“Compare the torrent and the glacier. Both get where they are going” – Ursula K. Le Guin
When we left Vancouver that Friday afternoon, rain was following us all the way to Merritt; our goal was to get to Mt. Robson Provincial Park, some 700km toward north-west, roughly. We knew that July is not the perfect time of the year to go there – ideally it would be August, less rain – but I couldn’t get my holidays at other times. And, as someone said, the rain doesn’t matter, just pack and go.
After spending the night in Merritt, morning brought some sun and blue skies and a little hope that weather forecast was wrong. But it is Okanagan, it doesn’t rain that often during summer. Once we came closer to Rockies, rain returned. It was not that bad though, good enough to have a glance toward the highest mountain of Canadian Rockies.
Mt. Robson 3954m, big enough to make its own weather
A plan was to hike to Berg Lake, behind the mountain in a back country and spend three days overall on that trip. If we just knew how beautiful there is…thanks to a tip from a couple of hikers, we took a camp site with a premium view to Berg (left) and Mist (right) glaciers;
Nature is stunning over there and if we knew how many additional one day hikes are available, we would plan to stay longer. But what we’ve seen made a big impression and we decided to come back, as soon as possible. Maybe even next year.
Our next destination was Jasper, less than 90km to the east. A number of tourists that “greeted” us felt like a shock; after spending a lot of time in back country with alike minded people, insanity in Jasper felt almost repelling. But the main advantage of Jasper is that so many natural beauties are within a reach of a road. We didn’t plan to go to back country (there are some beautiful places there, all require several days of hiking), but did some smaller hikes or enjoyed a scenery that could be reached by car.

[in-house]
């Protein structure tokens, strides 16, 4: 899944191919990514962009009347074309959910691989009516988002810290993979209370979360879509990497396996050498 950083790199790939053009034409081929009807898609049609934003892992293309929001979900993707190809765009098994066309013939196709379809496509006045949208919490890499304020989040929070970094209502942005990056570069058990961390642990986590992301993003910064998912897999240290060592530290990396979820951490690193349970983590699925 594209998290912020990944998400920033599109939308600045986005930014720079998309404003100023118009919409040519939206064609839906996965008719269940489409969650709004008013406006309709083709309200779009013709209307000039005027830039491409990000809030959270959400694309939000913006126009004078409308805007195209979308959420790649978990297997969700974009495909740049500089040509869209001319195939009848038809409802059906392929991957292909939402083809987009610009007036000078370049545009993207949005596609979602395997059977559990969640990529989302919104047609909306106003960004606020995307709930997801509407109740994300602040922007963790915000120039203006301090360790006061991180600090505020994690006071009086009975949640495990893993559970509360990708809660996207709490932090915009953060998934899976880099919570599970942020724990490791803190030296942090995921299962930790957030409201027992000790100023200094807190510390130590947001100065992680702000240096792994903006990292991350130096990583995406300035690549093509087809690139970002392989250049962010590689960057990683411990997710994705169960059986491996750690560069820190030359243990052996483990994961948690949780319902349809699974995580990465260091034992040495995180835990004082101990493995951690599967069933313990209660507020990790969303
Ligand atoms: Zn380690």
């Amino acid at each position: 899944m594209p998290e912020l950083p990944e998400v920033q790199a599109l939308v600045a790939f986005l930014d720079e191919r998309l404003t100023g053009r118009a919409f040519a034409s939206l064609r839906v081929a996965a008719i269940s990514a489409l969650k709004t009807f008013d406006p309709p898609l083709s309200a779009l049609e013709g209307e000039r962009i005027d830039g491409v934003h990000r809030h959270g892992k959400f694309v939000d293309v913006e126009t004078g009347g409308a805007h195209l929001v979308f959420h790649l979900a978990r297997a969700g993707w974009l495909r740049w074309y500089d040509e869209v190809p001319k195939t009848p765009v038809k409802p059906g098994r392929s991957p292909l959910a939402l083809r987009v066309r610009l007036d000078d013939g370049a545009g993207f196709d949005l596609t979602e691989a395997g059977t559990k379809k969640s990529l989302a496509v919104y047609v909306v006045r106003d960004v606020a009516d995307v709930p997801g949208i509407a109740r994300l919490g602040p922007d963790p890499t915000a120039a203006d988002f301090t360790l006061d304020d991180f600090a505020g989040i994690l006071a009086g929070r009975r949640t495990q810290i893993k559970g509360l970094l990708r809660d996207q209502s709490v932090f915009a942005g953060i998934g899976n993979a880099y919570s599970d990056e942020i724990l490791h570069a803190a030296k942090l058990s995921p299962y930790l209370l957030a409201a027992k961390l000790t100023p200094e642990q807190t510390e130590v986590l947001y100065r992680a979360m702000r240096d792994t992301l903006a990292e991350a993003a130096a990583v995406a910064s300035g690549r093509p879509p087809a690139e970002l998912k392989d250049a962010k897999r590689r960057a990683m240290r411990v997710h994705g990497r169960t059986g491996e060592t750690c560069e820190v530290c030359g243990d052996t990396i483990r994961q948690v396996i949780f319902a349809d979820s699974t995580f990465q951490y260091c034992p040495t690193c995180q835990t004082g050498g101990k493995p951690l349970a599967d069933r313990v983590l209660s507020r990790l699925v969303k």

Mount Edith Cavell glacier; a viewpoint is on about 2100m, most of it accessible by car
The last part of our trip was in Columbia Icefield, more precise Athabasca glacier. Months ago we decided to pay for a guided 3 hour trip over the glacier. A bit pricey but worth every dollar we payed for it. We walk on the ice, drank the water from it, enjoyed the fact that big rain storm moved away just in time 🙂drinking from the stream of the cleanest water on Earth
standing on 200 meters of ice, this is how thick a glacier is at that point
Columbia Icefield, atop of continental divide, is famous for the fact that waters, that come out of its glaciers, eventually end up in 3 oceans – Arctic, Atlantic and Pacific. And if you take a look at the previous photograph, on right side, behind me is a mountain ridge and the continental divide is right there.
Even though for most people, summer means sun, beach, ocean, etc, etc… for us it meant ice, this time. Rain was there just as a spice to overall feeling, not welcome but something we could live with. And I can’t tell the ice was unusual. Quite contrary, it was welcomed.